About 10 miles south of Pittsburgh, huge cardboard boxes of donated toys are scattered across 20,000 square feet of chilly, donated West Mifflin warehouse space.
“You can see it’s a pretty big area but it fills up pretty quickly. Once we distribute toys, it gets empty but then it gets full again within a week or two,” said First Sergeant Jason Polanco, who coordinates the U.S. Marines' Toys for Tots program for southern Allegheny County. The group gave out nearly 130,000 toys last year.
“I’m hoping we’ll surpass that this year, but we’ll see,” Polanco said.
The national Toys for Tots program began in 1947. These days, most toys are donated by individuals; some come from toy companies; and others are purchased by the Toys for Tots Foundation.
Dozens of volunteers from around the region join Polanco to help organize the local contributions.
“We try to sort by age, and then by gender as well,” he said.
But some volunteers, like Nicole Fitzpatrick of Mt. Lebanon, are skeptical about the process and determined to challenge gender stereotypes. Volunteers have been discussing the issue amongst themselves throughout the morning, she said.
"Should we even be dividing by gender?" she said. "[Volunteers] are sneaking a lot of cars and things that are traditionally 'boys' into the 'girls' pile.”
And they’re doing the opposite, too. Even if the packaging doesn’t explicitly indicate gender, everyone at the warehouse seems to know that “boys” and “girls” toys have almost always meant dinosaurs and trucks versus dolls and stickers.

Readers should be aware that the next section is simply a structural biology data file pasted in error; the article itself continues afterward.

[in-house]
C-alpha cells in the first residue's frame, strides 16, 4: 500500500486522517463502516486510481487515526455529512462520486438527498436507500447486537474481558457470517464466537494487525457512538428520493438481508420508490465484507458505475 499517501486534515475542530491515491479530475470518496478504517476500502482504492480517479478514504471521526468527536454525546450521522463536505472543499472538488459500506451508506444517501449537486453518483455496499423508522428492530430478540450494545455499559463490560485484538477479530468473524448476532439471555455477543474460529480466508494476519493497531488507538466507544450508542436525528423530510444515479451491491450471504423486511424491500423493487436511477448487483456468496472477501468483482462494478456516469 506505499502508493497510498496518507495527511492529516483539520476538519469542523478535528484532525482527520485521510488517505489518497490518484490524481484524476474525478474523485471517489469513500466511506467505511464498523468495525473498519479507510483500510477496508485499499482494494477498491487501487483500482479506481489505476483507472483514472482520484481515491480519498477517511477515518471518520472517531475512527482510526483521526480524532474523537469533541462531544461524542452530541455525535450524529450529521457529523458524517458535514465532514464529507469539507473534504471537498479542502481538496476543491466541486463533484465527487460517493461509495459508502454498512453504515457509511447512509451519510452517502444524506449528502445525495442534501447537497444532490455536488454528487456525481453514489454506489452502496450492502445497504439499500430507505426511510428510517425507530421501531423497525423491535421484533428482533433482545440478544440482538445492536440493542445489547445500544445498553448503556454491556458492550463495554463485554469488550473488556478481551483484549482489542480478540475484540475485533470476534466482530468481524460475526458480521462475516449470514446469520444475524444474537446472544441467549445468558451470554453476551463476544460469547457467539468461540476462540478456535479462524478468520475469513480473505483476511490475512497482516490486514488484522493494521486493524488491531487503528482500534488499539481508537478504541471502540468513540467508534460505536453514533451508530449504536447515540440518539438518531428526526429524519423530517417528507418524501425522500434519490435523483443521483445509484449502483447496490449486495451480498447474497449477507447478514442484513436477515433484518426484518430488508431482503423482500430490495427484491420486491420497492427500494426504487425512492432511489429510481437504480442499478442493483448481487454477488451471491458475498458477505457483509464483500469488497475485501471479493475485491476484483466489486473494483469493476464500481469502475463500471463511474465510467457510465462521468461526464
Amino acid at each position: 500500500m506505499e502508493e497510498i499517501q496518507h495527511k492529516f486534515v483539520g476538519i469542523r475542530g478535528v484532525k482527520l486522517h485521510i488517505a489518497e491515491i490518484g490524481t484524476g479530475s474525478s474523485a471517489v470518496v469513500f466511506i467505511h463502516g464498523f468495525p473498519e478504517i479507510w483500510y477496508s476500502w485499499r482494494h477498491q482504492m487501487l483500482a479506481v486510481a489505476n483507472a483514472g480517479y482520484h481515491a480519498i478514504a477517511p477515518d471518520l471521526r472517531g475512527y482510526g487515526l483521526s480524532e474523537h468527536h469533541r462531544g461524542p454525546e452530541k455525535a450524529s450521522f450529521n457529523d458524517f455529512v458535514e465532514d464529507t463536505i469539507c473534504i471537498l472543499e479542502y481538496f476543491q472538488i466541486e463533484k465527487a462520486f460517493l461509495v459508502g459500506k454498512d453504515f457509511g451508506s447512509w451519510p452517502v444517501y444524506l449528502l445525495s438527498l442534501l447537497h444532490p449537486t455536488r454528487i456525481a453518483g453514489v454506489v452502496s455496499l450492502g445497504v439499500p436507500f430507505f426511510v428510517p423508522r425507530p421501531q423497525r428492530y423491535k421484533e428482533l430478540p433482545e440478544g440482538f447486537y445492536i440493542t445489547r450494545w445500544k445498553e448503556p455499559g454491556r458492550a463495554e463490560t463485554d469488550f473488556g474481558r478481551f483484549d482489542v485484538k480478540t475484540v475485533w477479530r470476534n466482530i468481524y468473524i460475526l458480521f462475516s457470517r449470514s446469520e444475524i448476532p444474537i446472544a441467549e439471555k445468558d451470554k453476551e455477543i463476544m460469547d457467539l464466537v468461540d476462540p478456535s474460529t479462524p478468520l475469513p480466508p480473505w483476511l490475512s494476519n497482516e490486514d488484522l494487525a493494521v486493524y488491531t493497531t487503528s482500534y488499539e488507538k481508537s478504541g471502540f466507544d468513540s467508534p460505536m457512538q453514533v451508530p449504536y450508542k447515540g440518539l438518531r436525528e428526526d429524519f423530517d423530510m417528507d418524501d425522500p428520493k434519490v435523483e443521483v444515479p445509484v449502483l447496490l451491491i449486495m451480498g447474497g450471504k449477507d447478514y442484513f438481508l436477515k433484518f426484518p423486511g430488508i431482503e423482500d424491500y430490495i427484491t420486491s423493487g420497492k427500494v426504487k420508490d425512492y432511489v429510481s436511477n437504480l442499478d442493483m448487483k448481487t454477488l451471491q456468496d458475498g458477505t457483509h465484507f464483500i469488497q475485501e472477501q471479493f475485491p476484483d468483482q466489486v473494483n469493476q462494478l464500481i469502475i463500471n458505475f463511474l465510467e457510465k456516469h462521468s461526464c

For Carol Marchitello of Harrison City, the traditional gender divide is still her first instinct. She picked up a toy fire station.
“I’d say it’s for a boy,” she said. “But I guess it could be for either.”
Dan Loschiavo of Brighton Heights put a football in the boys pile, but said he doesn’t exactly know why.
“It’s always been more just traditional, what you grew up with,” he explained.
Loschiavo said he thinks challenging those ideas is a fairly new cultural phenomenon. Some of the male volunteers are still wrapping their heads around mixing up the status quo. Some said they played with footballs, and their sons played with footballs. As children, they wouldn’t have been interested in getting an Easy Bake Oven.
“Bob the Builder stuff, it’s like do I put it in the guys or the girls? It’s a dilemma,” said one male volunteer.
Leigh Ann Libert of Friendship said she thinks building toys, instruments and karaoke machines can go in either pile.
She’s been prodding others to think more critically about assuming a gender divide. And in this warehouse, she can.
Each chapter of Toys for Tots has a lot of autonomy when it comes to deciding how to sort and distribute toys, and Polanco gives the volunteers full discretion. He wants the boys' and girls' piles to be even, but otherwise, volunteers can use their own judgment.
Libert likes that there’s a unisex pile for children aged 2 years or younger, before the segregation begins.
“So your genitals determine what you play with?” said Libert. “That seems unfair to me, because I know what I liked playing with as a kid. I know little boys who love playing what would be called girly things.”
She said she's troubled by some of the packaging, like a miniature Tech Deck labeled “girls skateboard,” and questioned what the difference would be between that and a regular skateboard. She said the great toy gender divide is mostly an industry and cultural problem, not a Toys for Tots problem, but she sees bright spots this year, too, like lots of Wonder Woman and female "Star Wars" action figures.
For now, this chapter of Toys for Tots gets a checklist of what each individual kid wants, and they try to fill those orders no matter which bin they have to pull from.